Seasonal living and the sensual, sensate life.

Go Ahead: Be a Whore

Pasta alla Puttanesca

When asked recently to identify my personality by food, inexplicably, I blurted out “puttanesca.” I wasn’t talking to a group of friends, but a group of college students, so the indelicacy and borderline inappropriateness of my remark was obvious.  In this case, the students, who were accompanying me on a field trip, took the revelation in stride and simply sniggered.  For a brief moment, I was that funny someone-about-my-mom’s-age woman (who most definitely doesn’t have sex) instead of their professor. 

The magnificent Sophia Loren


It’s not that I think I’m “a la whore,” though the comparison makes me laugh out loud because l must confess to a jolt of pleasure whenever I manage to shock the audience at hand.  In the end, the reason I uttered the word as emblematic of my personality has to do the fact that I like spontaneity and, ask anyone who knows me, I don’t do anything by halves.  And that’s the thing about puttanesca:  you can make it in ten or twenty minutes, and the flavors are big and bold and in your face.    

When I imagine a Roman whore, I must confess I picture someone sexy like Sophia Loren as Mara in Vittorio Di Seca’s Yesterday, Today, and Tomorrow.And when I say I want to cook like a whore, what I mean is that I want the ability to try many things, to change my mood (and my food) at a moment’s notice.  I want to put on a display, to be a little saucy, and to be turned on by what is on my palate and my plate.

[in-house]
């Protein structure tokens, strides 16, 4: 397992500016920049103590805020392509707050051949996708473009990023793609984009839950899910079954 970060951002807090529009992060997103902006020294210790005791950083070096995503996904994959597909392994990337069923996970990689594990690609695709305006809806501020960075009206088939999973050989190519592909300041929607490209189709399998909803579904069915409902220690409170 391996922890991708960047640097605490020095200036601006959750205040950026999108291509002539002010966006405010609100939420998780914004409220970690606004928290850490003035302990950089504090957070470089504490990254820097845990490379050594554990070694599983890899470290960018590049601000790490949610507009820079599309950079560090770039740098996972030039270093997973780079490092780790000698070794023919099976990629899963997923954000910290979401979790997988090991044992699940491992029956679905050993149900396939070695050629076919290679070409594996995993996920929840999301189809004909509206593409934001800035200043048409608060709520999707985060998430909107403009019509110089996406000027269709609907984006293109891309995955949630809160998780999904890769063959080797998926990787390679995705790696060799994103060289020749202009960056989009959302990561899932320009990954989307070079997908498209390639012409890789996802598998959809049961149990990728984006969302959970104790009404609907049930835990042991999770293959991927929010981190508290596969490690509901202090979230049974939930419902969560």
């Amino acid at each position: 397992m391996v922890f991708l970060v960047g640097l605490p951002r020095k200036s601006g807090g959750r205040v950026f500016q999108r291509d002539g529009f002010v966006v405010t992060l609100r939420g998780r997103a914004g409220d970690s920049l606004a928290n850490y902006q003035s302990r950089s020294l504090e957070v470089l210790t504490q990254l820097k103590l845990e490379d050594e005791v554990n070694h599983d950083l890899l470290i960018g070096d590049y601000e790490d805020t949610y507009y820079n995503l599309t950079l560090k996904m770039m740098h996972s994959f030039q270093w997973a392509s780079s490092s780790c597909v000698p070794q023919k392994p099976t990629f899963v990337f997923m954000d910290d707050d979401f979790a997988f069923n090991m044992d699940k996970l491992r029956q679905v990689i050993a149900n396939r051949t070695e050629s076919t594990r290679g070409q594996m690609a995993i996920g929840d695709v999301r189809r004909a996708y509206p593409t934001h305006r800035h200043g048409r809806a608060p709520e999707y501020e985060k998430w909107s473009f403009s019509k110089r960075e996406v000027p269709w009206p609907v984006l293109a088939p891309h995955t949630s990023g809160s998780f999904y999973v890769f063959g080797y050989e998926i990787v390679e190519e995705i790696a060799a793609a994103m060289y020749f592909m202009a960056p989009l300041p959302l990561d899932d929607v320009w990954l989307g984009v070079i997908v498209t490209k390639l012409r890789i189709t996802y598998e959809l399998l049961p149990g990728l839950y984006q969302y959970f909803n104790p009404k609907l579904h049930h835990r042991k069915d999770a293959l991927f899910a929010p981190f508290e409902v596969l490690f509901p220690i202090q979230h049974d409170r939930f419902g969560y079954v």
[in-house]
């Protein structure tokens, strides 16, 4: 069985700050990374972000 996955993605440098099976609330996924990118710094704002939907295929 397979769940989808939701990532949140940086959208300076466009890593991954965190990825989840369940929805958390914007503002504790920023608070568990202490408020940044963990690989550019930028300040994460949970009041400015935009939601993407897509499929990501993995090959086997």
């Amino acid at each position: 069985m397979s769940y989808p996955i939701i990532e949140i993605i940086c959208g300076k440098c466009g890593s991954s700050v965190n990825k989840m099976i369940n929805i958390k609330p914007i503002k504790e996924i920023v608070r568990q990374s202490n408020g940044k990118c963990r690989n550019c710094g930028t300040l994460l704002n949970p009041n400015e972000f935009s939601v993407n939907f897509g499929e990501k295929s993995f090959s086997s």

Yesterday, Today and Tomorrow

Being a whore means giving yourself to the pleasure of the meal.  How many times have you let yourself be immersed in flavors? What was your last memorable food experience? Can you recall the briny flavor of shrimp on the Po’Boy you ate on the Gulf of Mexico, watching the chocolate waters churn?  Or how the last of the season’s tart apples offset the earthiness of the Gorgonzola on the grilled pizza you ate al fresco with friends on the last warm day in November before winter set in?  Pleasure has context and so the scrambled eggs the city dwelling boyfriend made me a few weeks ago at his house were amazing simply because he cooked them for me. Think about memorable meals you ate camping or with someone you hadn’t seen in a long time, and you’ll know what I mean.

In the end, what I am saying is that we must slow down enough to enjoy food as a sensual, sensate part of our lives. Let’s go beyond nourishment to pleasure. Let’s pick fun and creativity and sexy costume changes.


Being a whore in the kitchen also means being bold and risky:  For Thanksgiving, try the Turducken or brine the turkey for a change; it’s okay to stray from your great great grandmother’s recipe when, let’s face it, people ate squirrel.  And while being a whore doesn’t necessarily mean making a big production (though those are fun, too), it does mean putting food first. Last night, when I got home late with a week’s worth of groceries and I was rushing to make my 9 o’clock phone date with Greg, I put the cold stuff away and left canned goods, apples, and potatoes in their bags so I’d have the time to butterfly and cut up the lovely boned quarter leg of lamb I got for a steal and drizzle it with olive oil, smashed garlic, rosemary, and kosher salt.  Tonight I will skewer the lamb and grill it, along with asparagus spears.  Simple.  And very very sexy. 

And even though I will be dining by myself, I will open a Pinot Noir, and eat everything with my fingers, enjoying the succulent texture and juice of rare lamb  in my mouth, and the saltiness of al dente asparagus dipped in olive oil.

Later, I will stream De Sica’s film and pretend I’m in Rome.



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